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# distance between vectors

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I haven''t done alot of maths lately which has made me fogot alot of things. However what I want to know is how to get the distance between vector and vector in 3D space. The idea I have looks something like this: |v3| = |(v2-v1)| Heh, I''m not good at writing math formulas, but hey it makes me look smarter So if you don''t understand it then: v3 = v2-v1; v3.length = sqrt(v3.x*v3.x+v3.y+v3.y+v3.z+v3.z); Is this correct?

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Distance between two vectors? Vectors are not fixed in space; they have magnitude and direction, but not position, so the concept of "distance" doesn''t seem to make much sense.

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I think he/she meant vertex.

[edited by - Newfound Ajarn on November 11, 2003 11:42:02 PM]

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correct, vectors do not have position so you can't have a distance between them. if you are talking about specific vectors anchored at specific points, then you just need to find the distance between the two points which is:

v = vector between 2 points
v = (p1.x - p2.x, p1.y - p2.y, p1.z - p2.z);
distance between the points = |v| = sqrt(v.x^2 + v.y^2 + v.z^2);

-me

[edited by - Palidine on November 11, 2003 11:46:39 PM]

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You accidentally put "+" instead of "*" between the Y and the Z terms. Fix that, and you''ve got it.

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quote:

Distance between two vectors? Vectors are not fixed in space; they have magnitude and direction, but not position, so the concept of "distance" doesn't seem to make much sense.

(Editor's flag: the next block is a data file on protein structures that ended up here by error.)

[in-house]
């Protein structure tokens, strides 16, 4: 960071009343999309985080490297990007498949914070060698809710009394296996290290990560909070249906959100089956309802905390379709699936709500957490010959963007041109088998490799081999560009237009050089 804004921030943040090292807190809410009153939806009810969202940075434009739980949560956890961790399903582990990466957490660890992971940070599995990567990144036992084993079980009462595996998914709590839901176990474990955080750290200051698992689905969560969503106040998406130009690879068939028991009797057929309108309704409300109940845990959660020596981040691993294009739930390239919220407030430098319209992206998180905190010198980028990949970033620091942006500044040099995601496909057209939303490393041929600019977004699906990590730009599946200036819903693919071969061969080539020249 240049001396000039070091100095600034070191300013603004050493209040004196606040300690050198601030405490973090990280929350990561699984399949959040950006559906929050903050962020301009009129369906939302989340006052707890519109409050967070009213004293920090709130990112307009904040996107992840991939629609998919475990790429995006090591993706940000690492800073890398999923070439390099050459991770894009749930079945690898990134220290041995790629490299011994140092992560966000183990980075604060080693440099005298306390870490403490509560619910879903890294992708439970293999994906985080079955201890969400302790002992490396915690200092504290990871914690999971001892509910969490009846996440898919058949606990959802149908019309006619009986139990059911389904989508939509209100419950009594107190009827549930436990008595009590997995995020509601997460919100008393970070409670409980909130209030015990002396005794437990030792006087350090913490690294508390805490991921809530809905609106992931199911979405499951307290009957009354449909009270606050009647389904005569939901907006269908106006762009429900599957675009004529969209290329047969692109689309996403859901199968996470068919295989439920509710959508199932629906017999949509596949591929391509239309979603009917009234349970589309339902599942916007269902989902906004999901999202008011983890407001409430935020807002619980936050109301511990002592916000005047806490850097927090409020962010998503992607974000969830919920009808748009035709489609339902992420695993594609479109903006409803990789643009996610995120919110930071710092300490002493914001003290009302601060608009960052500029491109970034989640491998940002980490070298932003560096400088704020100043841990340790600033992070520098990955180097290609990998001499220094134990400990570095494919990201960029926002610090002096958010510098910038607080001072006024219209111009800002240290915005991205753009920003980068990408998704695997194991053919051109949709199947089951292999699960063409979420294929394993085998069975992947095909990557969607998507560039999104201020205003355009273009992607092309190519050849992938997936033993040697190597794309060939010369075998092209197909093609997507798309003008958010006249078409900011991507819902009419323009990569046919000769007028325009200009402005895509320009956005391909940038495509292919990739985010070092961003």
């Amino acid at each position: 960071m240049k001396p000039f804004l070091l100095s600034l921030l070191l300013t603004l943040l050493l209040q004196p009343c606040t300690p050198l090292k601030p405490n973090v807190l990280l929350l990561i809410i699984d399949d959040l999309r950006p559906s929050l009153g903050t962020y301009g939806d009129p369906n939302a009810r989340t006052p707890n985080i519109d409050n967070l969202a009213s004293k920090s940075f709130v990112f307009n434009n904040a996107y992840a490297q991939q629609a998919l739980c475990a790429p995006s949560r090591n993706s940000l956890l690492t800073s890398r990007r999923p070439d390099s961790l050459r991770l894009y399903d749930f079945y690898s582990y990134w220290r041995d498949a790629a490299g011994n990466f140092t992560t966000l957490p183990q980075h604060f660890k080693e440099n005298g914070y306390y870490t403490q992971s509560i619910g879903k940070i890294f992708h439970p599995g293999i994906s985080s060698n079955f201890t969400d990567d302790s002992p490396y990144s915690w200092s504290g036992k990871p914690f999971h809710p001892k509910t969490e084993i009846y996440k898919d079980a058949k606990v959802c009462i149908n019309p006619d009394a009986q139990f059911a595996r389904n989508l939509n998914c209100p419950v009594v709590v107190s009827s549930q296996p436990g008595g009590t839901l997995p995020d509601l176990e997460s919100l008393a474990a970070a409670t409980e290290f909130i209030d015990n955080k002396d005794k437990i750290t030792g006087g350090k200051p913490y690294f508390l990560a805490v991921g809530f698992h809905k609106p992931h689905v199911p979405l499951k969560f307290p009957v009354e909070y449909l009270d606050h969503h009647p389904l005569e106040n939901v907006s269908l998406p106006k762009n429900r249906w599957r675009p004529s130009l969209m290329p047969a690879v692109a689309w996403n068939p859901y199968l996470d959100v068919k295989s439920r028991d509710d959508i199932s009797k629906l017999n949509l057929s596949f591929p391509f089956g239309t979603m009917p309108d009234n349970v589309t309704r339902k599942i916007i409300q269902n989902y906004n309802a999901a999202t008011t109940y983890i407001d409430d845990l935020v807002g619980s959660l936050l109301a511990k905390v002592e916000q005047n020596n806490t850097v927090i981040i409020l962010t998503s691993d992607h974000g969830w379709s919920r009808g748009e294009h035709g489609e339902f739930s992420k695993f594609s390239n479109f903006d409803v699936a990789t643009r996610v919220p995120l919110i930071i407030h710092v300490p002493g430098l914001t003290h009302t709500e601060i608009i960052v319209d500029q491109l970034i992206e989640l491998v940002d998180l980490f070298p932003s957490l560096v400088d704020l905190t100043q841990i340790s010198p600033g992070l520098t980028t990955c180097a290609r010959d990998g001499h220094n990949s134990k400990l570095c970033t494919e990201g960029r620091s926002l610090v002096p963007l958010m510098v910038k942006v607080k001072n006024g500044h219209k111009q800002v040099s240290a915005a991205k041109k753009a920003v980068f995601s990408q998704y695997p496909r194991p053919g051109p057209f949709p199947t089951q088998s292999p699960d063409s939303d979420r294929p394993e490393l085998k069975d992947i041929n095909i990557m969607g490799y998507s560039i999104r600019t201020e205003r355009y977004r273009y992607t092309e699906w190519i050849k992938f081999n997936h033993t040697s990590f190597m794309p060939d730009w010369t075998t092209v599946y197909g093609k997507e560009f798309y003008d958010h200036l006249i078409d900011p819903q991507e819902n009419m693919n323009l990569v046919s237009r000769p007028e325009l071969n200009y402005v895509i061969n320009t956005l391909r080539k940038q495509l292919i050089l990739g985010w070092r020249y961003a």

I knew this would come up, and I thought about editing my post but I thought; "na, they can't be that priggish", well I was wrong.

quote:

You accidentally put "+" instead of "*" between the Y and the Z terms. Fix that, and you've got it.

typo

[edited by - angry on November 11, 2003 12:06:44 AM]

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Just for reference: Angel (Interactive Computer Graphics et al.) describes the difference between what you call a vector and a point as a true-vector and a position-vector.

A vector is simply a mathematical data structure - some people choose to think of it that way whilst others choose to think of it in more semantic terms: point and vector (where vector denotes a direction with magnitude). The fact is, if you regard a vector simply as a data structure then a vector can represent a position with respect to the origin in any 3D space.

Quite clearly, there are 2 schools of thought on this...

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Vectors do not even have to contain numbers! Vector spaces can be taken over lots of different fields.

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Just curious how you would define distance? Personally I would call distance a measure of how close two values are to one another. Also if a point is a position vector then how can there be a distance between points, but not vectors since a point is a vector.

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A point can be represented by a vector, but not the other way around. Distance can be defined in many ways ( in maths we call then metrics ), any distance or metric function must fulfil...

1) d(x,y) = 0 iff x = y
2) d(x,y) = d(y,x) for all x,y in the space
3) d(x,y) <= d(x,z) + d(z,y) for all x,y,z in the space

The Euclidean distance we most commonly use for vectors in an example of this

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